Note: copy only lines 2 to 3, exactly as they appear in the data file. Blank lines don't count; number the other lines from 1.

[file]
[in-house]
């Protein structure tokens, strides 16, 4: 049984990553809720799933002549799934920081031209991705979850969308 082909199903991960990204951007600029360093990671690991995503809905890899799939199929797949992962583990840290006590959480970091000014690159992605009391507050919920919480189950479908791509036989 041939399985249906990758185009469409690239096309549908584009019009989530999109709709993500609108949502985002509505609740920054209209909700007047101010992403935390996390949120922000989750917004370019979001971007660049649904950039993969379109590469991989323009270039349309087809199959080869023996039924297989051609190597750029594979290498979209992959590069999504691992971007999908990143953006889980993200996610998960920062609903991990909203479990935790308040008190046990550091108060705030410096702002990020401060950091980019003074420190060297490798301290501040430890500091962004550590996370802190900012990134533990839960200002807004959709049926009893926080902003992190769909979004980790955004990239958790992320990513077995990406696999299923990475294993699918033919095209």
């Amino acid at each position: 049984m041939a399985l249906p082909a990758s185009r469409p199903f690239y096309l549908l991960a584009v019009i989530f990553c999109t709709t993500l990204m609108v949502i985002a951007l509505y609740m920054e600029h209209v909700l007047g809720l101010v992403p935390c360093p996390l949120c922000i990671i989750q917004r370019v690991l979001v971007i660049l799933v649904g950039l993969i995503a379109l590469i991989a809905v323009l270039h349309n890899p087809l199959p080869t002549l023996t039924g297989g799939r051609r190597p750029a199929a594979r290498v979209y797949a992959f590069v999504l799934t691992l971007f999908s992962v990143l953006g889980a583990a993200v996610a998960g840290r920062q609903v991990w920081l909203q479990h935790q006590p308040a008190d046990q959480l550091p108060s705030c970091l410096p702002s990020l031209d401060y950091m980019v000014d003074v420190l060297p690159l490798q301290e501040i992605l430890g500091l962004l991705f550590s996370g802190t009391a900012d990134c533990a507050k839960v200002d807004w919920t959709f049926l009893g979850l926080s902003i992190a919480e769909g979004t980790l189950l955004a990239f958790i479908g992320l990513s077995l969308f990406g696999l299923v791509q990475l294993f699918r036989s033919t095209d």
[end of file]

């Protein structure tokens, strides 16, 4: 049984990553809720799933002549799934920081031209991705979850969308 082909199903991960990204951007600029360093990671690991995503809905890899799939199929797949992962583990840290006590959480970091000014690159992605009391507050919920919480189950479908791509036989 041939399985249906990758185009469409690239096309549908584009019009989530999109709709993500609108949502985002509505609740920054209209909700007047101010992403935390996390949120922000989750917004370019979001971007660049649904950039993969379109590469991989323009270039349309087809199959080869023996039924297989051609190597750029594979290498979209992959590069999504691992971007999908990143953006889980993200996610998960920062609903991990909203479990935790308040008190046990550091108060705030410096702002990020401060950091980019003074420190060297490798301290501040430890500091962004550590996370802190900012990134533990839960200002807004959709049926009893926080902003992190769909979004980790955004990239958790992320990513077995990406696999299923990475294993699918033919095209």
């Amino acid at each position: 049984m041939a399985l249906p082909a990758s185009r469409p199903f690239y096309l549908l991960a584009v019009i989530f990553c999109t709709t993500l990204m609108v949502i985002a951007l509505y609740m920054e600029h209209v909700l007047g809720l101010v992403p935390c360093p996390l949120c922000i990671i989750q917004r370019v690991l979001v971007i660049l799933v649904g950039l993969i995503a379109l590469i991989a809905v323009l270039h349309n890899p087809l199959p080869t002549l023996t039924g297989g799939r051609r190597p750029a199929a594979r290498v979209y797949a992959f590069v999504l799934t691992l971007f999908s992962v990143l953006g889980a583990a993200v996610a998960g840290r920062q609903v991990w920081l909203q479990h935790q006590p308040a008190d046990q959480l550091p108060s705030c970091l410096p702002s990020l031209d401060y950091m980019v000014d003074v420190l060297p690159l490798q301290e501040i992605l430890g500091l962004l991705f550590s996370g802190t009391a900012d990134c533990a507050k839960v200002d807004w919920t959709f049926l009893g979850l926080s902003i992190a919480e769909g979004t980790l189950l955004a990239f958790i479908g992320l990513s077995l969308f990406g696999l299923v791509q990475l294993f699918r036989s033919t095209d």